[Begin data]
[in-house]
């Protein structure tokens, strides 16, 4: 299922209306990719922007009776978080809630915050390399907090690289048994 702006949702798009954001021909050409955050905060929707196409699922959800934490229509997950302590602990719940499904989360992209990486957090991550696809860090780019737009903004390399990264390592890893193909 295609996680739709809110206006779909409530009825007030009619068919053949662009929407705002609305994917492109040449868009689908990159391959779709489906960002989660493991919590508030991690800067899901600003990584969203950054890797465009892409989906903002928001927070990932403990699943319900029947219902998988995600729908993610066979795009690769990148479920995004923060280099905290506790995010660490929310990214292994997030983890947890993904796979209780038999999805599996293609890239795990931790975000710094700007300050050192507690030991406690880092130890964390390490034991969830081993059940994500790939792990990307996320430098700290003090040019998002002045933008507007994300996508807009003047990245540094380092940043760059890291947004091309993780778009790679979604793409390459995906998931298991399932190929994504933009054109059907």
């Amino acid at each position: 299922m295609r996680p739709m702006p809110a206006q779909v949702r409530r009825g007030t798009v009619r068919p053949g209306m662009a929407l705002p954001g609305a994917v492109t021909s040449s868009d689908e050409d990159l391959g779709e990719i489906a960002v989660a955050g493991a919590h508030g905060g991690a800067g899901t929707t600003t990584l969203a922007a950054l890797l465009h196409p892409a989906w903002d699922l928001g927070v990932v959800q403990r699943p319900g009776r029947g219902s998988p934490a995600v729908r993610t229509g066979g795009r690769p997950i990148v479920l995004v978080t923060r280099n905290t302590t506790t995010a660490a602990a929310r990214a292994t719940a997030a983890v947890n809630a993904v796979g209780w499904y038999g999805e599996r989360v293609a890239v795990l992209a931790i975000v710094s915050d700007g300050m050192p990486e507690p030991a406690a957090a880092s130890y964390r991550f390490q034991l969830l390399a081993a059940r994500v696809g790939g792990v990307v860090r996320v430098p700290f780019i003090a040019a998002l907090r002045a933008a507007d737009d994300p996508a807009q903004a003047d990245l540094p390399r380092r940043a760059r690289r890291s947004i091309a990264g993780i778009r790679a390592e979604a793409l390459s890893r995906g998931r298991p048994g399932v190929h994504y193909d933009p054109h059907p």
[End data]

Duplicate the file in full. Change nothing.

[in-house]
């Protein structure tokens, strides 16, 4: 299922209306990719922007009776978080809630915050390399907090690289048994 702006949702798009954001021909050409955050905060929707196409699922959800934490229509997950302590602990719940499904989360992209990486957090991550696809860090780019737009903004390399990264390592890893193909 295609996680739709809110206006779909409530009825007030009619068919053949662009929407705002609305994917492109040449868009689908990159391959779709489906960002989660493991919590508030991690800067899901600003990584969203950054890797465009892409989906903002928001927070990932403990699943319900029947219902998988995600729908993610066979795009690769990148479920995004923060280099905290506790995010660490929310990214292994997030983890947890993904796979209780038999999805599996293609890239795990931790975000710094700007300050050192507690030991406690880092130890964390390490034991969830081993059940994500790939792990990307996320430098700290003090040019998002002045933008507007994300996508807009003047990245540094380092940043760059890291947004091309993780778009790679979604793409390459995906998931298991399932190929994504933009054109059907």
């Amino acid at each position: 299922m295609r996680p739709m702006p809110a206006q779909v949702r409530r009825g007030t798009v009619r068919p053949g209306m662009a929407l705002p954001g609305a994917v492109t021909s040449s868009d689908e050409d990159l391959g779709e990719i489906a960002v989660a955050g493991a919590h508030g905060g991690a800067g899901t929707t600003t990584l969203a922007a950054l890797l465009h196409p892409a989906w903002d699922l928001g927070v990932v959800q403990r699943p319900g009776r029947g219902s998988p934490a995600v729908r993610t229509g066979g795009r690769p997950i990148v479920l995004v978080t923060r280099n905290t302590t506790t995010a660490a602990a929310r990214a292994t719940a997030a983890v947890n809630a993904v796979g209780w499904y038999g999805e599996r989360v293609a890239v795990l992209a931790i975000v710094s915050d700007g300050m050192p990486e507690p030991a406690a957090a880092s130890y964390r991550f390490q034991l969830l390399a081993a059940r994500v696809g790939g792990v990307v860090r996320v430098p700290f780019i003090a040019a998002l907090r002045a933008a507007d737009d994300p996508a807009q903004a003047d990245l540094p390399r380092r940043a760059r690289r890291s947004i091309a990264g993780i778009r790679a390592e979604a793409l390459s890893r995906g998931r298991p048994g399932v190929h994504y193909d933009p054109h059907p």